Well, it's finally happened. The Australian official interest rate was lowered to 1% last week. This is a new low that we perhaps never thought we'd see in this country, having been protected by our mining boom when most other developed countries were riding down the wave of the GFC 10 years ago. One commentator has asked whether Australians are now simply going through what the US and Europe went through 6 and 7 years ago, only on a delayed time frame? So, what will the latest interest rate cut mean for you? We've listed some relevant points to keep in mind:


For savers
These are the investors who will be feeling the interest rate drop the most. For a term deposit now, you'll be doing well to earn over 2%, which is particularly painful when inflation is running at 2.5%. If you haven't already, now is the time to consider adding additional asset classes to your investment mix and taking on some more risk.

For bond holders
Bonds (also known as fixed interest) are not dissimilar in nature to term deposits, but they can be bought and sold, which means the underlying price of the bond can change. When interest rates are falling it's normally a good thing for bond holders, as the price of the bond will increase and therefore the overall value of the bond will go up. When interest rates rise, however, bonds will tend to behave in the reverse manner and the underlying value of the bond will drop for a period of time until an adjustment is made towards the higher yield (income) that the bond will generate. A good rule of thumb for bonds is to aim for a return of between 1.5% and 2% better than the cash rate, provided the bond term is around 5 years. A shorter-term bond can actually perform better when interest rates are rising.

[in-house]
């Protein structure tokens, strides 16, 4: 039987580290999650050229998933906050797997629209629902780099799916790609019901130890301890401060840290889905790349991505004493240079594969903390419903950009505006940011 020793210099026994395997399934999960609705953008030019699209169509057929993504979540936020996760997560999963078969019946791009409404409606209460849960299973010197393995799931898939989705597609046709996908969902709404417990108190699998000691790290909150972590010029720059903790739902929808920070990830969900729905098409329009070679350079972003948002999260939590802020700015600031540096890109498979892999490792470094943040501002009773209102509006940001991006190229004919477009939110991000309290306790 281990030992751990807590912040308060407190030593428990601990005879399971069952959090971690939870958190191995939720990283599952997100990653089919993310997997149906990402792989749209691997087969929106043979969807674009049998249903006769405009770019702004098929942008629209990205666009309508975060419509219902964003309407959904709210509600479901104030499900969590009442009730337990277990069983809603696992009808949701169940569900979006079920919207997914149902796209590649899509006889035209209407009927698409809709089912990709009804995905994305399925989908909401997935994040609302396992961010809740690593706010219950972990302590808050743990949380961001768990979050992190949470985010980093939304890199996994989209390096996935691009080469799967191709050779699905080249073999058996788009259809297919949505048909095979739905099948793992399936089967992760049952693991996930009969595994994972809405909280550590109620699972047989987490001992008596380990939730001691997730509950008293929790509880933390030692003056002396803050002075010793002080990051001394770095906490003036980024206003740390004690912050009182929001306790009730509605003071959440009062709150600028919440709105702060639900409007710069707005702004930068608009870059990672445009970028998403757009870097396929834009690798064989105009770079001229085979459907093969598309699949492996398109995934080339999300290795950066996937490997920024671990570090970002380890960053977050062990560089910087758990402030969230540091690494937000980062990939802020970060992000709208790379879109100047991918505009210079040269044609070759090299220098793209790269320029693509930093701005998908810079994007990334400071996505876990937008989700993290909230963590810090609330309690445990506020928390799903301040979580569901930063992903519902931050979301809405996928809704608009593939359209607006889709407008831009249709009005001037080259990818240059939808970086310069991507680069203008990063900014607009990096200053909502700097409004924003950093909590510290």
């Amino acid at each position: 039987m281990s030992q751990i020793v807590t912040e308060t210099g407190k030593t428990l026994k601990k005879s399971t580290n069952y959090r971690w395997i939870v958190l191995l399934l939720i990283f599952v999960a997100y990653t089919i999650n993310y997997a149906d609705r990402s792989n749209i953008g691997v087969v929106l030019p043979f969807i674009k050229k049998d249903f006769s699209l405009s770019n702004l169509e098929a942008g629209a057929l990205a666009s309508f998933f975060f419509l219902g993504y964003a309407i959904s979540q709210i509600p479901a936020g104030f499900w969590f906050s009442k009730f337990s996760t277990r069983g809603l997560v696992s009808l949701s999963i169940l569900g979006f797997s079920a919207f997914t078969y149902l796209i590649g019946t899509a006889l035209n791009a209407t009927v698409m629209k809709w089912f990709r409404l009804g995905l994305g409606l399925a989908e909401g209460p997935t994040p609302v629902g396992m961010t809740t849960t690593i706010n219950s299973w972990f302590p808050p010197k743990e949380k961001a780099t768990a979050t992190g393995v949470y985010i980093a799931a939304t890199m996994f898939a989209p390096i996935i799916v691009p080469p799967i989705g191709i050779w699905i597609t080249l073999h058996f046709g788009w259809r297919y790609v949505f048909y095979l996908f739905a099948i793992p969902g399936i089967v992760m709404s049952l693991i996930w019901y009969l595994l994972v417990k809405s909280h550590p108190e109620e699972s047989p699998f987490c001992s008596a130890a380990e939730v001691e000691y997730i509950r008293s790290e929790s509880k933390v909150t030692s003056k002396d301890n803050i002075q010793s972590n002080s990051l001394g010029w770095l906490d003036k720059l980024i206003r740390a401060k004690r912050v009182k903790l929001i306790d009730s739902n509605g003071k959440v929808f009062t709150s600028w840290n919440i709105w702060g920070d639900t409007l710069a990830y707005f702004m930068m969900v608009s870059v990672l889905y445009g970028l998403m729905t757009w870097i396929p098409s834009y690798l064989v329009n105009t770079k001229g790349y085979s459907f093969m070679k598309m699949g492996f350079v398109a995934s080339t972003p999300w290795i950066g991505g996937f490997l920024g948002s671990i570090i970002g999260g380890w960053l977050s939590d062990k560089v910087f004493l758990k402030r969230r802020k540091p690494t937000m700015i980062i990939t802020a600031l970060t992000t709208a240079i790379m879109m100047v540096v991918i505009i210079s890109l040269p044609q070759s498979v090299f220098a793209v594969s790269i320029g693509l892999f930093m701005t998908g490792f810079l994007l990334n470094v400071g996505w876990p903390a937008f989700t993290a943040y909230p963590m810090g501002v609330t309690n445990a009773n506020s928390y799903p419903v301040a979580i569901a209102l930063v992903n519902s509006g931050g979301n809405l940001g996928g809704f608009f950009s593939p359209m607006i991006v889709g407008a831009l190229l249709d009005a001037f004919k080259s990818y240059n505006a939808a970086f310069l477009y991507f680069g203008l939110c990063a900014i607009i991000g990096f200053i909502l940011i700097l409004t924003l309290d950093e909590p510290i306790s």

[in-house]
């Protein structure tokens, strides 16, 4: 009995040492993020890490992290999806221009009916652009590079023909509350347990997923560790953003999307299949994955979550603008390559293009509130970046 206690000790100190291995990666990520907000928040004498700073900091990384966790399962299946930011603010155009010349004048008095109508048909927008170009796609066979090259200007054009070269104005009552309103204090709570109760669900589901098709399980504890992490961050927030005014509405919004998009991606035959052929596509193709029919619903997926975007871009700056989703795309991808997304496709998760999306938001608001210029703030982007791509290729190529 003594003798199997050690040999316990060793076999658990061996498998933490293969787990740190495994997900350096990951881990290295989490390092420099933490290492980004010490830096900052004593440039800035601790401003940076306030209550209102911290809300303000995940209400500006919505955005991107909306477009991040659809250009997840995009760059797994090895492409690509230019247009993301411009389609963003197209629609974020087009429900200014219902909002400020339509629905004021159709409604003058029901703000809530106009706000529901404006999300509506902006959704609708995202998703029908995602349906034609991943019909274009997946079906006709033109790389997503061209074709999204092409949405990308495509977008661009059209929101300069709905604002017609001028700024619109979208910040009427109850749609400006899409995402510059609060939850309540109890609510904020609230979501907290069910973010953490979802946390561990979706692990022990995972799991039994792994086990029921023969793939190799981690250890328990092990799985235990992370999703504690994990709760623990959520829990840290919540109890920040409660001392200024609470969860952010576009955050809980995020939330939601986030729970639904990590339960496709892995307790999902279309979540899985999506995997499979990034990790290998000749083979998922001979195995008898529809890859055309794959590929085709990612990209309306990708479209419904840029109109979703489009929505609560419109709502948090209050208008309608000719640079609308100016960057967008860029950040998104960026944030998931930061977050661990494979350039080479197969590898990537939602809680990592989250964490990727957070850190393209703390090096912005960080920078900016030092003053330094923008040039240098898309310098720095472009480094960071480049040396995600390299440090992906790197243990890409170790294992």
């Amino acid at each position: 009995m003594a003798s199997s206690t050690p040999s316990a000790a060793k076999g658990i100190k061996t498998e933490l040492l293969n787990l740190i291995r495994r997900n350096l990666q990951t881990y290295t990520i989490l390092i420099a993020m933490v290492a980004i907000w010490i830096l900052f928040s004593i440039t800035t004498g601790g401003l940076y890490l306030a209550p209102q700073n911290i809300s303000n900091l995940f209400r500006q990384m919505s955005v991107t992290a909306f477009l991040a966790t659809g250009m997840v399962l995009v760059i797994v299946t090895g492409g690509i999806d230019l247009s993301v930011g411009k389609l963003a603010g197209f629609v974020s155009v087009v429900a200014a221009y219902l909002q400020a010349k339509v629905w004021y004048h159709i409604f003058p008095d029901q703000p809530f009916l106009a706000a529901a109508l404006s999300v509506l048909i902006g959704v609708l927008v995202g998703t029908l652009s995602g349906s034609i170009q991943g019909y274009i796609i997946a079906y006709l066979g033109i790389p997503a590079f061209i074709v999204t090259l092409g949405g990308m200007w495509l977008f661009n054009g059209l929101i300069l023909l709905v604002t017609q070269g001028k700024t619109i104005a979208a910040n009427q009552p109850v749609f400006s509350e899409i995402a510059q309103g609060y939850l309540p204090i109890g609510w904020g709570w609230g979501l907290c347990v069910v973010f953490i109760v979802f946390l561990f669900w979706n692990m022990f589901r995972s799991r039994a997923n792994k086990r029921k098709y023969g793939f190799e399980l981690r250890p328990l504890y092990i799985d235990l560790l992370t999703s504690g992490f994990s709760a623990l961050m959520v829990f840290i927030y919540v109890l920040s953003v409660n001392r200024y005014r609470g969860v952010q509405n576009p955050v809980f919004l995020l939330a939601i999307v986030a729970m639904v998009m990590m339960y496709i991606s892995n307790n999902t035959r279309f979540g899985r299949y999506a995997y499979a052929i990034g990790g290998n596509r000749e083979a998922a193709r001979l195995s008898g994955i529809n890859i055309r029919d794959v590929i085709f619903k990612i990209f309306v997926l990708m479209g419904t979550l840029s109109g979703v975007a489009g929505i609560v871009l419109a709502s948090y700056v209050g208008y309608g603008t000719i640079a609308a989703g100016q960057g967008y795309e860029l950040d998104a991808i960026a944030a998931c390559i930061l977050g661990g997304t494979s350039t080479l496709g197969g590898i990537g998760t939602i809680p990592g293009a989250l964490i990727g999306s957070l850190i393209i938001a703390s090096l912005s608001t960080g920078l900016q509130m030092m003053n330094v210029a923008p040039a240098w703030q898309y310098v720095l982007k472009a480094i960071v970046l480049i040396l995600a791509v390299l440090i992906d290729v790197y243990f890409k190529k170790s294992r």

For mortgage holders
If you have debt, this is your chance to get ahead and you should grab it with both hands. Contact your bank and ask for a mortgage review, as a typical variable home loan should now be costing you well under 4%, ideally closer to 3.65%. The real key is to keep making the same repayments during this time and more of your repayments will go towards actually paying off your loan balance and less will go towards paying the interest component.
Also, be aware of the temptation to borrow more while interest rates are down. At some stage, they'll come back up and if you haven't done the work to reduce debt while rates are so low, you'll be in for a rude shock when they're higher.

For property owners and investors
Money and capital will always flow to the areas where it can receive a better rate of return for a certain amount of risk. When interest rates drop, it's not uncommon to see money poured into the property market if people have been sitting on cash for some time. And while most property investments will give you a better return than you would receive from leaving money in the bank, the rental income has also come down over time. For example, a commercial property once returning 9% income is now more likely to be returning around 5%. This is still superior to the cash rate.

For share investors
For those who invest in shares, we're now seeing the income generated by dividends as being at a higher rate than bank interest. This is historically unusual, but the income generated by shares (particularly when franking credits are included) can be very attractive to investors. Of course, share values can move up and down on a daily basis, but a large degree of spread across your share mix will help to smooth your ride. Initially, the share market has gone up after the interest rate drop as investors have diverted money into buying more shares, looking for a better return than bank interest.

The interest rate drop can be seen as both a blessing and a curse, depending on your personal situation. If you'd like to discuss how to make the best use of the rate drop, please don't hesitate to contact us. We're only a phone call or email away.